“We looked at the facts and evidence that had been presented to us by the state and through the witness stand,” Sallenger said afterward. “After looking at that and anticipating what the rest of the evidence would be in the case, we thought that this resolution was the best for Mr. Bowling, and Mr. Bowling strongly agreed.”

‘A Strong Case’

Prosecutors said they were prepared to present a comprehensive case that would have proved Bowling convinced his mistress to murder his wife so he could collect on her life insurance policy and save his financially-strained funeral home business.

A deputy last week read aloud Vincent’s confession to authorities, in which she said Bowling asked her several times to kill his wife. Vincent told officials she never would have shot Bowling if “Mark hadn’t told (her) to.” She said Bowling provided her with the weapon and at one point offered her $50,000 to pull the trigger. Vincent, a married mother of three children from Middlesex, said she didn’t care about the money.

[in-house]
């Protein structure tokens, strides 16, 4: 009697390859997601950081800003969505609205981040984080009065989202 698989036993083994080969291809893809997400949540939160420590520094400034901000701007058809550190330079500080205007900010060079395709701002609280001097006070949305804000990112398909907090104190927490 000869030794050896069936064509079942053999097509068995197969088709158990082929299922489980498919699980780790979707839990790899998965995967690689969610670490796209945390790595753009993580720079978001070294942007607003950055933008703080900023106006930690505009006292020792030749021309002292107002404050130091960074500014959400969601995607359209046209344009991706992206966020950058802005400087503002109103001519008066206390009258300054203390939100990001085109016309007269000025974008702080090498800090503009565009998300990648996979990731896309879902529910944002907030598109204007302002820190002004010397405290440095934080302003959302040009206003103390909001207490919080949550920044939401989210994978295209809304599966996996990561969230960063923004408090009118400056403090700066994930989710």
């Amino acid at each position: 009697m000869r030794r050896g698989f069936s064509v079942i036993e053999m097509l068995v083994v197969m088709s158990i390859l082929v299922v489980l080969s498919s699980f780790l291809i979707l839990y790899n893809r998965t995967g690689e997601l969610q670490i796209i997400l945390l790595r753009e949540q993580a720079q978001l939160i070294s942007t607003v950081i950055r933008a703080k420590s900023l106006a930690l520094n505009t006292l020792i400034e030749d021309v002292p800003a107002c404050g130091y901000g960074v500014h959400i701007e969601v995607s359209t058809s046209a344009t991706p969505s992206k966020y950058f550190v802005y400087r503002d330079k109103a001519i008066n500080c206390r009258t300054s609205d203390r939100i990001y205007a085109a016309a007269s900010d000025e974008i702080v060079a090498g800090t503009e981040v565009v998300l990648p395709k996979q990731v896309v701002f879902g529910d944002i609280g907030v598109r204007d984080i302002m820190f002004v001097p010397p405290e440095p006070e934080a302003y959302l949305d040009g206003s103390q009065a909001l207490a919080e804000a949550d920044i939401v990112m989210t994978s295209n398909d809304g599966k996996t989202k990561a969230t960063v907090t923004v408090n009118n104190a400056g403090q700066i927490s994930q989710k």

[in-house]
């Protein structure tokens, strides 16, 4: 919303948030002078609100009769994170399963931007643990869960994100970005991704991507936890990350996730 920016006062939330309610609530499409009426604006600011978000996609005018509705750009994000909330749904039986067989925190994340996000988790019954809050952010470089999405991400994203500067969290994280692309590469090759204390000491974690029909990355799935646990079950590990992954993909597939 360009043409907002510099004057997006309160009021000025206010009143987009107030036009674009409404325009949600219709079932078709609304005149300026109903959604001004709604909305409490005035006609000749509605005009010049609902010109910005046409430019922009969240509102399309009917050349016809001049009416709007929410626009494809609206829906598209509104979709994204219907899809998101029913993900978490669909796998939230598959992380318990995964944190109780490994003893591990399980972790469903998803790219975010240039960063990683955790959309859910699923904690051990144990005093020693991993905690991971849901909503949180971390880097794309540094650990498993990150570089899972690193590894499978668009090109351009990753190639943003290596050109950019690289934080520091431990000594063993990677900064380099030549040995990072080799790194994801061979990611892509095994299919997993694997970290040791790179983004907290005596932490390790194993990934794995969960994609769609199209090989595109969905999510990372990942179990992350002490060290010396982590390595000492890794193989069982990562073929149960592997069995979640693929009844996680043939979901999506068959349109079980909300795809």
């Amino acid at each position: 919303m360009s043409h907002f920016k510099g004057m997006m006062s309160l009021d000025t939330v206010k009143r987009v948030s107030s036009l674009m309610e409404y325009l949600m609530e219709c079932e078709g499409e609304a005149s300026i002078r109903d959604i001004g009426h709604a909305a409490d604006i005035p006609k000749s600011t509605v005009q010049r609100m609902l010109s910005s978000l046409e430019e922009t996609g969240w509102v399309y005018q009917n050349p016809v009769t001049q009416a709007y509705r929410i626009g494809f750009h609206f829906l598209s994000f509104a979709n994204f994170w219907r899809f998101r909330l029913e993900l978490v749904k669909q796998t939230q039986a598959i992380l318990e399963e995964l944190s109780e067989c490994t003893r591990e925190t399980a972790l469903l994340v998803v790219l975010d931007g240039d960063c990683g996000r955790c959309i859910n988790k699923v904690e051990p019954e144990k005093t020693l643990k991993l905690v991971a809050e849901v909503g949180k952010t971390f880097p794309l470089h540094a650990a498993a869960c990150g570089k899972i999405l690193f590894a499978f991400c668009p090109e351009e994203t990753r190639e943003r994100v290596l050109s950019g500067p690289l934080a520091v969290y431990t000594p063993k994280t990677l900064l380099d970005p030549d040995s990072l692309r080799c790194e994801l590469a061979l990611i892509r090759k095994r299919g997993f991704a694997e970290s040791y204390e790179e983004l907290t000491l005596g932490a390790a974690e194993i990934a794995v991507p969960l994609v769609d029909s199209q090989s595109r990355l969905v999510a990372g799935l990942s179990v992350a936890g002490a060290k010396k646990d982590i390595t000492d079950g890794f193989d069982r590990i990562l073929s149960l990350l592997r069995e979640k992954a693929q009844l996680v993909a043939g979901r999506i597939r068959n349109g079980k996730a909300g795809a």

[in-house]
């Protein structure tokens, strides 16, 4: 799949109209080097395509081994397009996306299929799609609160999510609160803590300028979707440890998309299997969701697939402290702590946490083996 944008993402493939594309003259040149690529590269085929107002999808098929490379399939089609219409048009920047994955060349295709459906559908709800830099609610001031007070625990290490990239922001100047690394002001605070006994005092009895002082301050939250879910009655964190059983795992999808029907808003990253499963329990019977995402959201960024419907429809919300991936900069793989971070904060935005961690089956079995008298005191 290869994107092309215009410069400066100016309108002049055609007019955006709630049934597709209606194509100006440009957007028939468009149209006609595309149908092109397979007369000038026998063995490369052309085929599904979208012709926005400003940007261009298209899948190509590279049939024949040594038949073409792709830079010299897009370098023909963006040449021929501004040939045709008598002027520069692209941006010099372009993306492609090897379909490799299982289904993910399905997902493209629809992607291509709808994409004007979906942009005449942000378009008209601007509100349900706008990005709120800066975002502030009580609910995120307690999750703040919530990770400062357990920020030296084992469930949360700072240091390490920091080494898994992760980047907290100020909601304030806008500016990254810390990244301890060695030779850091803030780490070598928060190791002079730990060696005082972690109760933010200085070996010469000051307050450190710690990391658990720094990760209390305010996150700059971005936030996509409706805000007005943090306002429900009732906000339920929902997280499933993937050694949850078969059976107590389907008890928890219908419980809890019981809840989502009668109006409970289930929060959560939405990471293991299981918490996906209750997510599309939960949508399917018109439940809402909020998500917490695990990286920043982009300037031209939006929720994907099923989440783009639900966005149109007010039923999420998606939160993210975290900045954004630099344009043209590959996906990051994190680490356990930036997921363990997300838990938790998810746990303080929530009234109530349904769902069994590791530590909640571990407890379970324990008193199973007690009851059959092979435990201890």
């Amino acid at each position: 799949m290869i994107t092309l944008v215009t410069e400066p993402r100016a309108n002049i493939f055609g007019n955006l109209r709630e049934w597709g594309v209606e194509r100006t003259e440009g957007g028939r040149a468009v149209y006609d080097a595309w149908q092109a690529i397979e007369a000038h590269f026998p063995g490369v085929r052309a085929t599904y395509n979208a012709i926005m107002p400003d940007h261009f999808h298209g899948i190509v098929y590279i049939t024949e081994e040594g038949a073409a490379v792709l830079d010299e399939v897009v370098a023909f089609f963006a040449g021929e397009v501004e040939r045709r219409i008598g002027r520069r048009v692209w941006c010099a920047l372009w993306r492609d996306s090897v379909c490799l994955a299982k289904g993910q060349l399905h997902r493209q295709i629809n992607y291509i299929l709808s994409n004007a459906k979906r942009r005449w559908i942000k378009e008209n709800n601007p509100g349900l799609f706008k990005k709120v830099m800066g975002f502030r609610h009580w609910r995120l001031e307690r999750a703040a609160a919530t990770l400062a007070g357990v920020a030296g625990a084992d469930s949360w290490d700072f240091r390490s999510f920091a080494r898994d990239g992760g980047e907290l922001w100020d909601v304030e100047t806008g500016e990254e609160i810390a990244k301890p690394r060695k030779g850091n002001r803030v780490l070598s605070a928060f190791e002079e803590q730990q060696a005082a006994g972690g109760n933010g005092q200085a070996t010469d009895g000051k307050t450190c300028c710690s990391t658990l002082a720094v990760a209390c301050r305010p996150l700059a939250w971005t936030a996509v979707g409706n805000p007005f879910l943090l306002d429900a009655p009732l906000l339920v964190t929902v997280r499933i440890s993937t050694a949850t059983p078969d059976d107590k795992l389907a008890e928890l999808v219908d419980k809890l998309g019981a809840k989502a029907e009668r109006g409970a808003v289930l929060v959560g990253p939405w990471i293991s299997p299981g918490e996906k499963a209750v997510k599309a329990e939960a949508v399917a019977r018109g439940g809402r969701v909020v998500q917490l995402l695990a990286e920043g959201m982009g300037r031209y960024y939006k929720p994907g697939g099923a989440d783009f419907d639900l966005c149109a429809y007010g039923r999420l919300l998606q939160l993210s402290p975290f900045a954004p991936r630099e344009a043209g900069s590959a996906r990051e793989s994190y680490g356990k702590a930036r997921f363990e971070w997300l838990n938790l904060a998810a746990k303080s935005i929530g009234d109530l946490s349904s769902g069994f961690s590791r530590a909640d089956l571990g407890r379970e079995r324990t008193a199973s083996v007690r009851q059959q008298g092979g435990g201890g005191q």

“He said this was the only way we could be together,” Vincent said in the statement. “He’s promised me everything under the sun, but all I wanted was to be with him.”

Vincent, 28, was offered softer charges and sentencing in exchange for her future testimony against Bowling. She is serving a minimum 29-year sentence.

Vincent’s testimony – along with the insurance policy taken out by Julie Bowling one month prior to the shooting – was to lay the foundation for the prosecution’s case, officials said. And cell phone records compiled by investigators would have effectively “slammed the door shut,” Assistant District Attorney Keith Werner said.

Bowling was scuba diving in Florida at the time of the shooting. During a phone call played for jurors last week, Bowling never asked authorities how his wife died. Yet, in a conversation that immediately followed, Bowling told a funeral home employee that his wife had been shot to death, Werner said.